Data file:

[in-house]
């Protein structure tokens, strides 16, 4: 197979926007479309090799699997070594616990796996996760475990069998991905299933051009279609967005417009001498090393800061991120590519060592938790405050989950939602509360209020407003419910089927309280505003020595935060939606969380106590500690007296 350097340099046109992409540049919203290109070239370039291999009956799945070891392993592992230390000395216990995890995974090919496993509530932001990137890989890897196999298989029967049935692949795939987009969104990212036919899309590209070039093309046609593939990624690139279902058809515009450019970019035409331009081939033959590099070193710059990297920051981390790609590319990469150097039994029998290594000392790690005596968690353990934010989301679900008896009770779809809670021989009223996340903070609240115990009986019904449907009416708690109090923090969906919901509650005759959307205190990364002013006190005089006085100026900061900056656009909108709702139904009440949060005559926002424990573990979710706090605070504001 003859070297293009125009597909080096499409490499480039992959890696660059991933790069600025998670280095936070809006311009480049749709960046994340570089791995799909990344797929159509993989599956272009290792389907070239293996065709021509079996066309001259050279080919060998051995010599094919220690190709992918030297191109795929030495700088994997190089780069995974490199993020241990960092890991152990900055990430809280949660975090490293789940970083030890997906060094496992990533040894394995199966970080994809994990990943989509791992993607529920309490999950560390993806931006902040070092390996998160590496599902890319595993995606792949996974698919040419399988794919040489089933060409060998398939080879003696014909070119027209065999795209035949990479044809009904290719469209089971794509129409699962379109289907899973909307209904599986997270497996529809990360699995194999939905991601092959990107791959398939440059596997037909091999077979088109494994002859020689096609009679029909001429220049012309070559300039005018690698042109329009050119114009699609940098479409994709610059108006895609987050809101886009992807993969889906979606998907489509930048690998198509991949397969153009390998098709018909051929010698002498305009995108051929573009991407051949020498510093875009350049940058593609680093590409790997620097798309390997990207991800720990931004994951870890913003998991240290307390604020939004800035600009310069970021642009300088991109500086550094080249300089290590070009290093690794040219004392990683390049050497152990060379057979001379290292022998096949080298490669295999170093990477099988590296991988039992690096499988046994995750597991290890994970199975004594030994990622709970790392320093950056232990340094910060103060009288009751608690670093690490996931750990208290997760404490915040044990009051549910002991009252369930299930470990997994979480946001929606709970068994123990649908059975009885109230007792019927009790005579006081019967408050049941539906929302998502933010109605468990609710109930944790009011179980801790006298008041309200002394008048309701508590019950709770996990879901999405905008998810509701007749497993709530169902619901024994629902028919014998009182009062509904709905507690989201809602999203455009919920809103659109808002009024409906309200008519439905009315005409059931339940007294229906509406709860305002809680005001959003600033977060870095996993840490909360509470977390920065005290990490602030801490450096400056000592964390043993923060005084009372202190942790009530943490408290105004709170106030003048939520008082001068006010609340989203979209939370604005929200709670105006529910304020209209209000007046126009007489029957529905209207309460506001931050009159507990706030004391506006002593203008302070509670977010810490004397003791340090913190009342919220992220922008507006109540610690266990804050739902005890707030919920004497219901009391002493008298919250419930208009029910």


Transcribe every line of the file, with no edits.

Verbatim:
[in-house]
């Protein structure tokens, strides 16, 4: 197979926007479309090799699997070594616990796996996760475990069998991905299933051009279609967005417009001498090393800061991120590519060592938790405050989950939602509360209020407003419910089927309280505003020595935060939606969380106590500690007296 350097340099046109992409540049919203290109070239370039291999009956799945070891392993592992230390000395216990995890995974090919496993509530932001990137890989890897196999298989029967049935692949795939987009969104990212036919899309590209070039093309046609593939990624690139279902058809515009450019970019035409331009081939033959590099070193710059990297920051981390790609590319990469150097039994029998290594000392790690005596968690353990934010989301679900008896009770779809809670021989009223996340903070609240115990009986019904449907009416708690109090923090969906919901509650005759959307205190990364002013006190005089006085100026900061900056656009909108709702139904009440949060005559926002424990573990979710706090605070504001 003859070297293009125009597909080096499409490499480039992959890696660059991933790069600025998670280095936070809006311009480049749709960046994340570089791995799909990344797929159509993989599956272009290792389907070239293996065709021509079996066309001259050279080919060998051995010599094919220690190709992918030297191109795929030495700088994997190089780069995974490199993020241990960092890991152990900055990430809280949660975090490293789940970083030890997906060094496992990533040894394995199966970080994809994990990943989509791992993607529920309490999950560390993806931006902040070092390996998160590496599902890319595993995606792949996974698919040419399988794919040489089933060409060998398939080879003696014909070119027209065999795209035949990479044809009904290719469209089971794509129409699962379109289907899973909307209904599986997270497996529809990360699995194999939905991601092959990107791959398939440059596997037909091999077979088109494994002859020689096609009679029909001429220049012309070559300039005018690698042109329009050119114009699609940098479409994709610059108006895609987050809101886009992807993969889906979606998907489509930048690998198509991949397969153009390998098709018909051929010698002498305009995108051929573009991407051949020498510093875009350049940058593609680093590409790997620097798309390997990207991800720990931004994951870890913003998991240290307390604020939004800035600009310069970021642009300088991109500086550094080249300089290590070009290093690794040219004392990683390049050497152990060379057979001379290292022998096949080298490669295999170093990477099988590296991988039992690096499988046994995750597991290890994970199975004594030994990622709970790392320093950056232990340094910060103060009288009751608690670093690490996931750990208290997760404490915040044990009051549910002991009252369930299930470990997994979480946001929606709970068994123990649908059975009885109230007792019927009790005579006081019967408050049941539906929302998502933010109605468990609710109930944790009011179980801790006298008041309200002394008048309701508590019950709770996990879901999405905008998810509701007749497993709530169902619901024994629902028919014998009182009062509904709905507690989201809602999203455009919920809103659109808002009024409906309200008519439905009315005409059931339940007294229906509406709860305002809680005001959003600033977060870095996993840490909360509470977390920065005290990490602030801490450096400056000592964390043993923060005084009372202190942790009530943490408290105004709170106030003048939520008082001068006010609340989203979209939370604005929200709670105006529910304020209209209000007046126009007489029957529905209207309460506001931050009159507990706030004391506006002593203008302070509670977010810490004397003791340090913190009342919220992220922008507006109540610690266990804050739902005890707030919920004497219901009391002493008298919250419930208009029910």